* I have learned, through the various ups and downs of this: I need to keep working. I need to not listen to those folks who say "it's okay for you to lie down on the floor and not do anything; we're in a pandemic" because yes, while that may help some people, it is not helpful for me, personally, and I do better with continuing to work ahead, because keeping busy keeps the worries about "will this ever end?" out of my head.
I give three exams week after next so I think part of this weekend will be getting a start on writing those (and, sigh, importing them into BlackBoard, which is time consuming, but given that I have students in two classes having to "isolate" because they might have been exposed to the coronavirus, doing online exams makes more sense right now)
I am going out this afternoon to get a fall soil sample for the ongoing soil invertebrate study. In a weird way, this gives me hope for the future: that there will maybe again be a time of doing research unfettered and even in-person conferences.
* I also started prepping some new material, about "regulations dealing with resources and resource use" because while I have allusions to them in other sections, I don't have a whole topic just dealing with that, and I'm so far ahead of schedule that I need some more material. And you know? Researching those things and starting to put together a lecture on it made me weirdly happy. I suppose because it feels like progress, but also, it feels like me using my brain again for what it's supposed to be used for. I've been doing some research and also doing stuff like looking up photographs of national forests online (I selected one from Hiawatha National Forest, which is where I have been most of the National Forests) to "decorate" the powerpoints. And yes, that kind of thing matters to me.
* I voted yesterday. Or, rather - dropped off my filled in absentee ballot. I asked for one of these quite a while back when I thought "It's going to be very bad here once campus opens" and also "I do not want to stand in a line with other citizens given how low the level of mask compliance is, and that some people may be hell-bent on going to vote even though they are supposed to quarantine" and amazingly to me, I was approved for absentee voting. (Normally here you have to be over a certain age (like 80, I think) or disabled or a caretaker for someone who is, or someone like a surgeon likely to be on call. But I think this year they loosened the restrictions). So I filled it out Tuesday evening and took it in Wednesday to get it notarized (my secretary is a notary). Didn't make the time window (9 am to 3 pm) that day, so I went yesterday.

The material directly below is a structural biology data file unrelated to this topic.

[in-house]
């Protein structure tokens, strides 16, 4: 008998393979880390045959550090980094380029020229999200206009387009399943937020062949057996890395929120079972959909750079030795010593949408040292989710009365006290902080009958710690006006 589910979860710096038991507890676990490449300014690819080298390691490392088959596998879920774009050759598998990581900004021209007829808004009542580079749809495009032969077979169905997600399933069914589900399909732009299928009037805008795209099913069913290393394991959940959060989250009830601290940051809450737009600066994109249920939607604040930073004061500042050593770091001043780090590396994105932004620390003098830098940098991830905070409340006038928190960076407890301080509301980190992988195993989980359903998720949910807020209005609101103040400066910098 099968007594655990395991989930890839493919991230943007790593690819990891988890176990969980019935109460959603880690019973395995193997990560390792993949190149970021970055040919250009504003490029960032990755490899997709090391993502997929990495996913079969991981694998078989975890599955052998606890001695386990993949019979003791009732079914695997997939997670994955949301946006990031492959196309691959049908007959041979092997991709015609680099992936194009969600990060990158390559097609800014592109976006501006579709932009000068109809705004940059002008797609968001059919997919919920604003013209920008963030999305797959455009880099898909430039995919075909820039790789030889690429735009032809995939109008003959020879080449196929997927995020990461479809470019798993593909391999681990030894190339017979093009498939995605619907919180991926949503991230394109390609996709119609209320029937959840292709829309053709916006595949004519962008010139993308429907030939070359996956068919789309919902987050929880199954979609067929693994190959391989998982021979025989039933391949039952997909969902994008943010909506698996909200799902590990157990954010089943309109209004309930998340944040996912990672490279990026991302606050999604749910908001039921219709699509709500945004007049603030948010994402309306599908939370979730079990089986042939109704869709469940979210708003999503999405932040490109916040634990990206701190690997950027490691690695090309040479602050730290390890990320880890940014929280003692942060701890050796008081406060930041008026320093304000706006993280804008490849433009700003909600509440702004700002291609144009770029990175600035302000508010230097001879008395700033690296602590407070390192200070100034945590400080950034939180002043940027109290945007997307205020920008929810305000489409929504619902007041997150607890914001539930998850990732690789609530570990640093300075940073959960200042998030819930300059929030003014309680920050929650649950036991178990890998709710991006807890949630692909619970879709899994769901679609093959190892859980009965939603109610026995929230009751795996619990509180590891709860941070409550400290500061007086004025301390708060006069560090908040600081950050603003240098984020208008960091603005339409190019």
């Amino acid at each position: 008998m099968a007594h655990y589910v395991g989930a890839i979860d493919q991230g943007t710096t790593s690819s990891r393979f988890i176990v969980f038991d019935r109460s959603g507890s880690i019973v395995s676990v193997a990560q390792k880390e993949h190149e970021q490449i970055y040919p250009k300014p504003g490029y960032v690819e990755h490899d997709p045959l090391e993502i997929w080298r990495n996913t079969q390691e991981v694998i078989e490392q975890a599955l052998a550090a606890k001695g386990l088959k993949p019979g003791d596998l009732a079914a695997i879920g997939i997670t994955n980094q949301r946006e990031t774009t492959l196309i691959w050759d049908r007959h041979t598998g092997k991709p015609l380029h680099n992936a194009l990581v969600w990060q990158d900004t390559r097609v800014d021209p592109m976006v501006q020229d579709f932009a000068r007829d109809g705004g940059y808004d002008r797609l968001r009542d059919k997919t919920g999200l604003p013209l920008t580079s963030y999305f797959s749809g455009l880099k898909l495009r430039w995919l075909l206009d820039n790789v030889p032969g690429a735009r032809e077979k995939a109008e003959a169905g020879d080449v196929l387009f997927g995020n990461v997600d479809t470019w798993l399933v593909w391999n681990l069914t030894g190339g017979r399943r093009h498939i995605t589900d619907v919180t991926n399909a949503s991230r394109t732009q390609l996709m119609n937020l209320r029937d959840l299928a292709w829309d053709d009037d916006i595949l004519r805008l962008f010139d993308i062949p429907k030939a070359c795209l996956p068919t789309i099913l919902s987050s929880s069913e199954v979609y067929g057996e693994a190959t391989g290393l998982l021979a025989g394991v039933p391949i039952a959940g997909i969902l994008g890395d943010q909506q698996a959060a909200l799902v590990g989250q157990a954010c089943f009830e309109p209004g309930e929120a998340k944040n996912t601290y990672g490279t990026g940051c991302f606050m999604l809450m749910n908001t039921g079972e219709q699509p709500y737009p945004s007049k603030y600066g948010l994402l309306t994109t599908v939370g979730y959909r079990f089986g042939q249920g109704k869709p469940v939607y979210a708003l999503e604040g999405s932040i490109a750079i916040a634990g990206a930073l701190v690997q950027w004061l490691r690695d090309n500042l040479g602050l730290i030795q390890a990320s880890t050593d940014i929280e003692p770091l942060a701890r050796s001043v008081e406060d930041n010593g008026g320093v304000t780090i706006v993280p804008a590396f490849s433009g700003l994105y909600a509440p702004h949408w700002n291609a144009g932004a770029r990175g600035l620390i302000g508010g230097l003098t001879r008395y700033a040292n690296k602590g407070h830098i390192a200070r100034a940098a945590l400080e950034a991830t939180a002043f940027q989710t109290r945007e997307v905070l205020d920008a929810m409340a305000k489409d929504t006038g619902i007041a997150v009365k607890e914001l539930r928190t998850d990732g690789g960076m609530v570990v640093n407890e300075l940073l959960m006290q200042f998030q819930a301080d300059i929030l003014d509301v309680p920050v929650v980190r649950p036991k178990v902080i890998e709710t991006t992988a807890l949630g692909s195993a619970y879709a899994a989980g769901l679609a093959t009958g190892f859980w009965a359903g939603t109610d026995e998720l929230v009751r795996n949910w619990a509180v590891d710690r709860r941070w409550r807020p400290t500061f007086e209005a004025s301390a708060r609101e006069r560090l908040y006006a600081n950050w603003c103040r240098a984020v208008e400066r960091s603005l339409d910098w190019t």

It's at the courthouse. It was really hard to find parking, I had to make a couple circuits around the block before I found an open space, so I don't know, I guess a trial is going on? I walked in one door and was immediately confronted by the metal detector. I shied like a horse and the officer sitting behind it asked me gruffly what I was there for. (We were all masked). I said I needed to drop off my ballot and his demeanor changed a little, he pointed to the office and said "please, before you go in, get your temperature checked." I walked through the metal detector and it went off - I immediately stopped and said "oh, no, I must have something in my purse...."(I had my phone and the little metal case where I carry my credit cards). "As long as it's not a gun or a knife" he said tiredly, looking at me, probably snap-judging that I didn't look the type (greying hair, chonky, wearing a dress and sandals, white woman in her fifties - though recently there have been some pretty extreme cases with white women in my age group). I kind of laughed and said "Oh, no, SIR" and he waved me through. (It's possible a tiny pocketknife is in the bottom of my purse, I forget if it's in there or not. If I were going to court like for jury duty, I'd take a smaller purse and just put the essentials in)
The temperature check is a wall mounted scanner at about forehead height on a shortish adult. It told me my temperature was 97.5, which is normal for me. I'm also monumentally unlikely to have been exposed as I've been staying home except for going to work, and there everyone wears a mask around other people.
So I was able to go in and drop off my ballot. Lucky I did take my purse with me because even though my ballot was notarized they wanted to photocopy my driver's license to go in with it.
But at any rate: if case counts go up or there are any OTHER shenanigans in early November, I don't have to worry, I'm done with that.
* Depending on how the research task (getting soil samples) goes today, and how things look tomorrow, I AM considering a quick run to Sherman, mostly for groceries. I think this OU-Texas weekend? If it is, once the game starts, places should be deserted....most people here root for one or the other of the teams, and they'll be watching (at home, most likely, this year - not sure they are even letting people into the stands). I'll have to think on it more. It's also not a payday weekend so that might help too.
I don't NEED anything particular but it is nice to get out to a bigger grocery where they have some things the Pruett's doesn't carry. And I'm getting low on laundry detergent - I wonder if I chance a foray into Target, if I went FIRST thing when they opened....